Posts Tagged ‘plastics’

After I made my sampler for my upcoming “12 Ways to Use Found Objects” in art quilts class, I decided I liked the little cat  (#9) so much I wanted to turn the idea into a little art quilt. (see my posted blog for Dec. 22.)

So, here is how I made him. The substrate is black felt (I lined the back with a fused piece of cotton fabric for extra strength. Next I cut the various elements, mostly using a tin snips (Stanley). It makes light work on plastics. The red tool is just a wire cutter. (yikes I really should clean these tools!)

Then I started to lay it out.

 

Hm, it looks like he needs something behind him.

Krazy Kat 1

I had started to add the hand embroidery at that point.

Here is Krazy Kat finished.  He is 5 x 7, and waiting for his frame.  I’ll show him in January.

Oh dear, the ears get a little lost with that background .  .  .  .

Krazy Kat

 

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I am designing a class that I’m calling “12 Ways to Use Found Objects” in your art quilts. This is my Sampler of the 12 Ways. Which are listed below.

Can you see the numbers next to each image: 1, 2, 3 etc?

Sampler for 12 Ways class

  1. Glue on/ sew invisibly.  This is the easiest and most obvious.  I try to at least rotate the object, so it is not so obvious what it is, or was.  Can you tell what this is/was?
  2. Sew on decoratively.  This changes the “thing,” using decorative or contrasting stitching.
  3. Trap/ tulle/ cheese cloth. Trapping the object with net, cheese cloth or tulle.  sewing the cloth down can be done in a number of ways.
  4. Paint the object. This is very useful.  An ordinary object like a bottle cap can look quite different. In this case I also drilled a hole in the bottle cap.  Also useful!
  5. Change shape/ cut.  This is crucial.  I use many different tools, depending on what I am cutting. For example a utility knife for cork, a metal shears for plastics and metal and a Dremel for ceramics. Can you tell what this was before I cut it?
  6. Paper –  text. By fusing MistyFuse to both sides of paper it can be preserved and stitched. Text can be meant to be read. This example shows the text using two different ways of cutting it out.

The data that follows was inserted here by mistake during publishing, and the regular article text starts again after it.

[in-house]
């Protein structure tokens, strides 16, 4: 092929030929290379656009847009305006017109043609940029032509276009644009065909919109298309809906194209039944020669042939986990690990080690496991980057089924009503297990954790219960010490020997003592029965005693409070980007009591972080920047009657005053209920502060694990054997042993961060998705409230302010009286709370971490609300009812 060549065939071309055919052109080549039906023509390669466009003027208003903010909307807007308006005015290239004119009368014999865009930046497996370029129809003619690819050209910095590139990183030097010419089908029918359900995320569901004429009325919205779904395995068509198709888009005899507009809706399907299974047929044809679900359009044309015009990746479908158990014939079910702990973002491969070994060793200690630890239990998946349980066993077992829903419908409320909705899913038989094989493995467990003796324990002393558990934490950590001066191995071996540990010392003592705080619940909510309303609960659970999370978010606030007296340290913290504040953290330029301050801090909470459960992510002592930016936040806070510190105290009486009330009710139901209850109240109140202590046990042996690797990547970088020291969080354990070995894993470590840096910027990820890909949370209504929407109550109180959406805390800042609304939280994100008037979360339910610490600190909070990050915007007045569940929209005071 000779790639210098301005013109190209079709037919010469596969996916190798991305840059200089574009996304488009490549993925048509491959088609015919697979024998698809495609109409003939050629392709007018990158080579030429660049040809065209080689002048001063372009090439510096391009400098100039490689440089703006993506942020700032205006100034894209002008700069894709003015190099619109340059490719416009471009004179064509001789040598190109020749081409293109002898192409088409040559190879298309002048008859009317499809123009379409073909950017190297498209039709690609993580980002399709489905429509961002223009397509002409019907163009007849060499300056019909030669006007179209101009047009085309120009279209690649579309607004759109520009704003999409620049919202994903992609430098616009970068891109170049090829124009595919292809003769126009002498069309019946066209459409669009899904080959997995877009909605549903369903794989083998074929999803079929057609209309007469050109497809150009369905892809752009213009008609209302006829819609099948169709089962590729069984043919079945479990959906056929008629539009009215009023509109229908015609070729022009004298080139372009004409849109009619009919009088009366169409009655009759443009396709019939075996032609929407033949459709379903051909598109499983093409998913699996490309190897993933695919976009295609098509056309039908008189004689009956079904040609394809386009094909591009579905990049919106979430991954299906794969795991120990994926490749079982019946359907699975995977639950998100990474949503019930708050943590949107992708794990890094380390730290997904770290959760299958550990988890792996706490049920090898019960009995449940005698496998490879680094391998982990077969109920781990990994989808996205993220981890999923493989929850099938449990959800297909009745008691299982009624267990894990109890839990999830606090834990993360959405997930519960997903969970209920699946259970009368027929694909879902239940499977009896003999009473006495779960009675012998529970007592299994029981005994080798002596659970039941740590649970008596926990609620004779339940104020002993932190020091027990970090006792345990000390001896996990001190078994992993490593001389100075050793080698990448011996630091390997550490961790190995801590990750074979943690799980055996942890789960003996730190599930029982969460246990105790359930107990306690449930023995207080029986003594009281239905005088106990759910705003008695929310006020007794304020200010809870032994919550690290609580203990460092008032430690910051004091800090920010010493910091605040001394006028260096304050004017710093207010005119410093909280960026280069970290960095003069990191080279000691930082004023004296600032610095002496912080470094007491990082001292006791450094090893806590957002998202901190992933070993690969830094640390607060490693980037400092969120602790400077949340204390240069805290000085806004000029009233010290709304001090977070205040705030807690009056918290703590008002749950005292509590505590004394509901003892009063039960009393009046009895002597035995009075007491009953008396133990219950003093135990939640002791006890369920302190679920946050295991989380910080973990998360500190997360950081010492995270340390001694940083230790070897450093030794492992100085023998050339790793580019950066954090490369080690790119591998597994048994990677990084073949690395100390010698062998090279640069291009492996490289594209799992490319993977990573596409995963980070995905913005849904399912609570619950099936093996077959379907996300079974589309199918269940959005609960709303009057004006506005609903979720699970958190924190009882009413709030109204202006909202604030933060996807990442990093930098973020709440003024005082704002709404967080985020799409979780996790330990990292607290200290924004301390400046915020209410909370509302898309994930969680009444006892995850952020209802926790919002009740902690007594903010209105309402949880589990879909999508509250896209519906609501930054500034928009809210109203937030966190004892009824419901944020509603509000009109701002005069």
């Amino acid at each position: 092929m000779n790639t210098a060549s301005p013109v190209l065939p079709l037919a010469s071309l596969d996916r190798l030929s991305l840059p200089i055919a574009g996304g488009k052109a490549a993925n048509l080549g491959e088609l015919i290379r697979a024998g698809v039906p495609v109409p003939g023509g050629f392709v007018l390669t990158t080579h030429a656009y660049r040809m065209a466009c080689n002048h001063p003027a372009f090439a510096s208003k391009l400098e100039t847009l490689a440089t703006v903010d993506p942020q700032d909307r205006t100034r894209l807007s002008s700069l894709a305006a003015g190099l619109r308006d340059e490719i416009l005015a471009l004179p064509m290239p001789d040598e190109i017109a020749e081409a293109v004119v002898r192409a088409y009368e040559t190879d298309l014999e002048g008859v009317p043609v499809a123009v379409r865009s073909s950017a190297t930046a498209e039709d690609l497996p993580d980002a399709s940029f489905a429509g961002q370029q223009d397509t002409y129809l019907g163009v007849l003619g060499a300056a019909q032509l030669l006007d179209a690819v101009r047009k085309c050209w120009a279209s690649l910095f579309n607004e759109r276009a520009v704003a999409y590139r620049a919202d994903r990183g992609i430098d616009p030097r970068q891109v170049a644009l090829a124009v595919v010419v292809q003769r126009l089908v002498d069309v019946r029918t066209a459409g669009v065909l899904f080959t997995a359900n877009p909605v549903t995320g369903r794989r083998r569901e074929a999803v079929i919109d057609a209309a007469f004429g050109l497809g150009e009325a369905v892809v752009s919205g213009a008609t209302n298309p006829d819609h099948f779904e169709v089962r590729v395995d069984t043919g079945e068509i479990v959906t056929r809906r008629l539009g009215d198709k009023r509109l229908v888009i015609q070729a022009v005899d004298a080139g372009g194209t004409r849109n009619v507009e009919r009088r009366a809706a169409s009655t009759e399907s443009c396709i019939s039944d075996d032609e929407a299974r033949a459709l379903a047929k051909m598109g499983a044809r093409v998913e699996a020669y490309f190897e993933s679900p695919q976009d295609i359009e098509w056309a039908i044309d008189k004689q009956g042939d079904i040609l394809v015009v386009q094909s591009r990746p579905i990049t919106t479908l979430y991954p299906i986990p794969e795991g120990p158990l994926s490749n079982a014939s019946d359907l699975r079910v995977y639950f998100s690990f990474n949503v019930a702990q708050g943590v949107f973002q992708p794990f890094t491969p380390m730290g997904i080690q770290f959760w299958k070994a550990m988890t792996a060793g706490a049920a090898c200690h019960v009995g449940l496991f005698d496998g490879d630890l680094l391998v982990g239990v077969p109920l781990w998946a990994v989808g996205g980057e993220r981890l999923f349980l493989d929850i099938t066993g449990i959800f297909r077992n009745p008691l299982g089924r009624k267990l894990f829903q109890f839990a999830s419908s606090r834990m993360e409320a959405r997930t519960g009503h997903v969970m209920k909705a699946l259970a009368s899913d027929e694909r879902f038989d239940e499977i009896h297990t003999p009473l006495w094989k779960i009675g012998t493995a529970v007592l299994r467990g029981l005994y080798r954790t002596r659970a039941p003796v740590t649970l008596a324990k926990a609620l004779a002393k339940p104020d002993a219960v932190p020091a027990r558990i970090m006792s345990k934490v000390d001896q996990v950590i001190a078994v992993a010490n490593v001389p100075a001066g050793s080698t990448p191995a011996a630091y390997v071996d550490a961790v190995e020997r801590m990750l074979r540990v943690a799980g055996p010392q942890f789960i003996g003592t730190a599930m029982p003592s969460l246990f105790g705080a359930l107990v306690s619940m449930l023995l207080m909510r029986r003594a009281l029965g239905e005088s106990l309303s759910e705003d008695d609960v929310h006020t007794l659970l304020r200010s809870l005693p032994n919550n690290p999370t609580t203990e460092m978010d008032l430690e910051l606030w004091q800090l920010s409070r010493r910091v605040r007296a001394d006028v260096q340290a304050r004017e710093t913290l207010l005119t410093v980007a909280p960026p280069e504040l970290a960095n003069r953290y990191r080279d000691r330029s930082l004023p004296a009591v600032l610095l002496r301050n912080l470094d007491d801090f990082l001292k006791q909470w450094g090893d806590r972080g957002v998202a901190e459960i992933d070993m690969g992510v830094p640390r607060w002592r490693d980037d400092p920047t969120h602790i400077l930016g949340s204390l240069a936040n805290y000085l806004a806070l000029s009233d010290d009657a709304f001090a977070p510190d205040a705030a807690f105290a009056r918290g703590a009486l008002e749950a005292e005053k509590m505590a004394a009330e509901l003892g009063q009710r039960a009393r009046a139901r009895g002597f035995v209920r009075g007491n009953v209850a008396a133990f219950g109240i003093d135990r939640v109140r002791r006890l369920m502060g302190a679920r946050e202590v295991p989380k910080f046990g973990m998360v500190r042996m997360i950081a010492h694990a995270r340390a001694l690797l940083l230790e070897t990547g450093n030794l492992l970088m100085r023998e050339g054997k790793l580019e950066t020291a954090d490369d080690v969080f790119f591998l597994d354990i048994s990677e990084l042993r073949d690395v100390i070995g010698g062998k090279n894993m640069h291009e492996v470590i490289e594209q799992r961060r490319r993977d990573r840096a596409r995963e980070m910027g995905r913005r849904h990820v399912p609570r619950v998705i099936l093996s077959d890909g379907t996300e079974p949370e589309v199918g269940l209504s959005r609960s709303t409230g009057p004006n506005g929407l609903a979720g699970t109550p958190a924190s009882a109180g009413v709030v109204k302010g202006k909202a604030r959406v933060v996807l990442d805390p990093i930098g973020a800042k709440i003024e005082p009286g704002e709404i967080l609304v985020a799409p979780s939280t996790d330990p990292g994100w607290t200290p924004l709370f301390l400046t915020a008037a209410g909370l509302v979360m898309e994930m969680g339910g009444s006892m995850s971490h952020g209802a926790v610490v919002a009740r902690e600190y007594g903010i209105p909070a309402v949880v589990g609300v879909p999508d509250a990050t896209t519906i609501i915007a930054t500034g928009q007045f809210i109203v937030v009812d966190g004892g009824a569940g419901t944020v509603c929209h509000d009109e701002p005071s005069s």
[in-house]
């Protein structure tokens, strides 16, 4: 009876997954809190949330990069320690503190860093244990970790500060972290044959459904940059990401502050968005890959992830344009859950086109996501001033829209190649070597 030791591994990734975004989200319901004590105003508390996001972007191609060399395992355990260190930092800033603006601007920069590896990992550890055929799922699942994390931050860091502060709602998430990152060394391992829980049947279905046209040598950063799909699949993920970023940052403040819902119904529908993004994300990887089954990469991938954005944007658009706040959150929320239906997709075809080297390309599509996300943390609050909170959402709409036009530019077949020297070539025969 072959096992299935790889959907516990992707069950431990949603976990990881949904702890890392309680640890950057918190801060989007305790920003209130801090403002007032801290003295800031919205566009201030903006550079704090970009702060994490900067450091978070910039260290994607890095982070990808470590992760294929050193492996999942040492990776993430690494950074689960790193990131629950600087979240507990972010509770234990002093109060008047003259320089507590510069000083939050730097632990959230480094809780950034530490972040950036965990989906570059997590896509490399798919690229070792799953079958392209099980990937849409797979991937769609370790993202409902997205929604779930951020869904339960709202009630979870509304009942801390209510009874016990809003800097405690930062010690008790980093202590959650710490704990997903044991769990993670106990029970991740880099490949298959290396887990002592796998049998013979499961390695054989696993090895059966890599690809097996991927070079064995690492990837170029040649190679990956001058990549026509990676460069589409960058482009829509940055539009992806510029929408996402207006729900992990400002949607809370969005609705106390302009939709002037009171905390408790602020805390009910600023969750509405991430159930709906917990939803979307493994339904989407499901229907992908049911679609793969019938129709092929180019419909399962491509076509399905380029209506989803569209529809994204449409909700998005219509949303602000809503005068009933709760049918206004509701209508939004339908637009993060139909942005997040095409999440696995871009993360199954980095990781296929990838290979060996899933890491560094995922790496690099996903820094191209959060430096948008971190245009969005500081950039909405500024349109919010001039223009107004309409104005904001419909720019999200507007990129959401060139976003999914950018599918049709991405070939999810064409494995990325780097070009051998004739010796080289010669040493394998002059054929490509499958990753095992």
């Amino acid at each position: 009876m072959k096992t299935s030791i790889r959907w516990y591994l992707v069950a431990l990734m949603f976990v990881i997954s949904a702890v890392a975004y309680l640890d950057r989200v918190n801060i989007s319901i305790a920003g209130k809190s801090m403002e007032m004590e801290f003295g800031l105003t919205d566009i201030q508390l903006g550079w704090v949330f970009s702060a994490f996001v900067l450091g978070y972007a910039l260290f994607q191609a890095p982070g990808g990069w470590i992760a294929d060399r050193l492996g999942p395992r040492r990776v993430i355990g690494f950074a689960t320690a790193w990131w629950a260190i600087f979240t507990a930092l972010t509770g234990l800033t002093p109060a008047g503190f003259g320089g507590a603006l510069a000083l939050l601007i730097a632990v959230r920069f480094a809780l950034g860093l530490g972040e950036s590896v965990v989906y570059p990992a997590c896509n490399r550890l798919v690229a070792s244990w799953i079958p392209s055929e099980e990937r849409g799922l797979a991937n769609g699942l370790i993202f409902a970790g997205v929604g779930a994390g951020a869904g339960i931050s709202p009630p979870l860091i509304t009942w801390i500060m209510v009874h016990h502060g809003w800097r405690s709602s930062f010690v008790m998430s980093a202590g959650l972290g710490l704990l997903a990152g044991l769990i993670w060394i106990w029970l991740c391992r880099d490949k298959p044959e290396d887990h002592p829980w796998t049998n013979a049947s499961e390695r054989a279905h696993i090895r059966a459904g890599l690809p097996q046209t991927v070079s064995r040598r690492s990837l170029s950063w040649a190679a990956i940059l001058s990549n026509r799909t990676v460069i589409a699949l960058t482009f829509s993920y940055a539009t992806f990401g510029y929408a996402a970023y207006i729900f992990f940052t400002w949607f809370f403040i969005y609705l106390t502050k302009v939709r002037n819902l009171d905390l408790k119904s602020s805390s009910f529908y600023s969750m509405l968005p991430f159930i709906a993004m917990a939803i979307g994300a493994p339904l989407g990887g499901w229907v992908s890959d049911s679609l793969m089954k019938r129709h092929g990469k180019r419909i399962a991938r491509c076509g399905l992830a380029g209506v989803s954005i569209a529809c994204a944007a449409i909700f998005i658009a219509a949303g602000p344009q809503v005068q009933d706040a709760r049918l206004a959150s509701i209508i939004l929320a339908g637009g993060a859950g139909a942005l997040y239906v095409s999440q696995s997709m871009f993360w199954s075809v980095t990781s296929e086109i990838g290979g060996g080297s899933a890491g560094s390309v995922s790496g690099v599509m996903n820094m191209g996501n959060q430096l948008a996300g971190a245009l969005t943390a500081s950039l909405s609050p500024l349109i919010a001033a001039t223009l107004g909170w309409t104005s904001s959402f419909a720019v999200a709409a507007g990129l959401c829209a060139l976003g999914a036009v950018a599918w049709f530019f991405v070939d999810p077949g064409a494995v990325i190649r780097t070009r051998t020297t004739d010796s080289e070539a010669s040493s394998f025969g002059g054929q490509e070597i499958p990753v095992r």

7. Paper – as texture, design only. Or papers can be used just as a design element.  Can you tell what this paper was originally? Either way, it has MistyFuse on both sides of the paper.
  8. Reverse applique. This is not quite the proper use of “reverse applique” but I wanted to express the idea that an item can be placed under the top layer of the quilt.  There are many ways to do this.
  9. Create animals/ figures. Of course this one takes some time.  The little creature has to be created, then attached.
  10. Heat/ distort/ plastic bags. This takes some experimenting with heat, and different types of bags.  I have quite a collection!
  11. Sew directly on the paper – Greeting cards. This method isn’t really for art quilts, but is useful for making greeting cards out of your collection of cards received.
  12. Combinations methods. Stacking. Paint/ trap. Cut/ paint. A reminder that by combining methods the possibilities are endless!

I’m sure there are more as well.  This is the first time I am offering this class. I hope to continue to experiment and learn from my students as well.

I’ll blog after the class this winter!

I had to squeeze in one more before the challenge is over.  This is number 6 in Tree Map, completing the red-violet section.  The final three, on the right, will be yellow-orange, making a triad color scheme. That means they are three colors equidistant on the color wheel.  Like red, yellow, and blue are.

I do recommend that artists keep a color wheel close at hand, and use it.

This is a “two day” piece, and a continuation of the theme of unknown neighbors. For the background,  I continued the use of plastic bags (I have quite a collection of wonderful colors) along with tulle (sheer fabric) and of course Mistyfuse, a heat activated fusing material for fabric.

My sister-in-law’s pet turkey makes another large scale entrance, as well as a new item found in someone’s yard — the funny little man in the top hat. And of course I’m continuing to have fun with quirky commercial prints. Oh, and for some reason there has been a baby picture of my uncle in my studio for some time. He gets center stage.

The title is “Strange Neighbors?” and the size is 14.25 x 30.25.